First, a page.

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Montenegro: Disillusionment with Political Leaders Mounts
Montenegrins disillusioned by the two most powerful parties representing independence and Yugoslav blocks are likely to abstain in droves from forthcoming local elections, forcing them into unexpected coalitions.
A recent survey by the Montenegrin agency DAMAR suggests up to 20 per cent of the electorate will not turn out for the May 15 ballot. This is sharply up on last April's figure, when only 8 per cent of the electorate failed to vote in parliamentary elections.
It is already clear that the pro-independence Democratic Party of Socialists, DPS, led by President Milo Djukanovic as well as its bitter rival pro-Yugoslav Socialist People's Party, SNP, headed by Predrag Bulatovic are likely to suffer the most.
Many of their staunch supporters believe that they have been let down since both parties deviated from their respective political platforms they have been advocating for years.
After May 15, Montenegro will probably have fewer parties at the local level capable of running local municipalities on their own. Therefore, it is expected that surprising coalitions may be formed at the local level. And if the pro-independence option suffers a considerable loss of public support, fresh general elections may become inevitable.
Montenegro's electorate has been sharply divided for years into the two rival camps - one supporting Montenegro's independence and the other advocating joint state with Serbia.
Djukanovic built his public reputation on a pro-independence programme. He enjoyed international support for the idea while Slobodan Milosevic was in power. But after the fall of the regime in 2000, the international community reversed its policy and began to oppose Montenegrin independence.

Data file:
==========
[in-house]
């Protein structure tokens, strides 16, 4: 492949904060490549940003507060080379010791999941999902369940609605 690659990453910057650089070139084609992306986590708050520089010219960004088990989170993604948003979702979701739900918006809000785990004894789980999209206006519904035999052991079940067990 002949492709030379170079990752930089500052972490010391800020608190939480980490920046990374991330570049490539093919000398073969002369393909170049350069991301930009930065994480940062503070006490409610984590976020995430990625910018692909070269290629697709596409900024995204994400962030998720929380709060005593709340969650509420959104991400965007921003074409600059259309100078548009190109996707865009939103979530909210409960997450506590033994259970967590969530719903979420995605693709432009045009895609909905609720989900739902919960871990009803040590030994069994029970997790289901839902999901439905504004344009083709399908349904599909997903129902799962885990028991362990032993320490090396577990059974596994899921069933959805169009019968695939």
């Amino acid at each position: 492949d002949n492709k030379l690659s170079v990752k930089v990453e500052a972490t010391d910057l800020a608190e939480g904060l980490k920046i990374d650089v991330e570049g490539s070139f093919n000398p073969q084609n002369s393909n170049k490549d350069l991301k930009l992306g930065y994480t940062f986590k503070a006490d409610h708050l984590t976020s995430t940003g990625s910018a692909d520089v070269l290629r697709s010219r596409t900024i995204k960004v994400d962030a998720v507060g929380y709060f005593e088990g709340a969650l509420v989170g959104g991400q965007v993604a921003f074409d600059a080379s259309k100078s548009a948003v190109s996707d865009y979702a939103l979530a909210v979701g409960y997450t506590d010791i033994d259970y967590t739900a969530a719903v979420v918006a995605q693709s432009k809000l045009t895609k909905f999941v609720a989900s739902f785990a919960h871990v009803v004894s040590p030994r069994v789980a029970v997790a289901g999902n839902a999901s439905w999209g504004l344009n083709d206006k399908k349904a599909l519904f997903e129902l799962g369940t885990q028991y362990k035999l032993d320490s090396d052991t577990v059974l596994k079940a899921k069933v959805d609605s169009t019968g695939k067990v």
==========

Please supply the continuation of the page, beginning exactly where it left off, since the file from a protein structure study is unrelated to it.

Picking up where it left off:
Djukanovic's supporters were bewildered when he recently caved in to pressure from the European Union and abandoned a long-standing pledge to hold a referendum on independence.
In the presence of the EU envoy, Javier Solana, Djukanovic signed an agreement in Belgrade on March 14 that pledged to preserve a joint Serb-Montenegrin state.
The consequence was turmoil within the ranks of the ruling coalition. Djukanovic's coalition partner, the Social Democrats, SDP, walked out of the government, while the Liberal Alliance, LS, the most consistent champion of independence, withdrew support for the minority government.
The signing of the Belgrade agreement will almost certainly result in a loss of support for Djukanovic at the polls, as many erstwhile supporters look on his action as treason. They have already made their anger felt by holding noisy protests for several days outside the Montenegrin parliament.
The results in DPS strongholds, such as Niksic, Bijelo Polje and the coastal town of Budva, will arouse particular interest. If the DPS loses its majority in these key municipalities, it will be seen as proof that the pro-independence movement is running out of steam.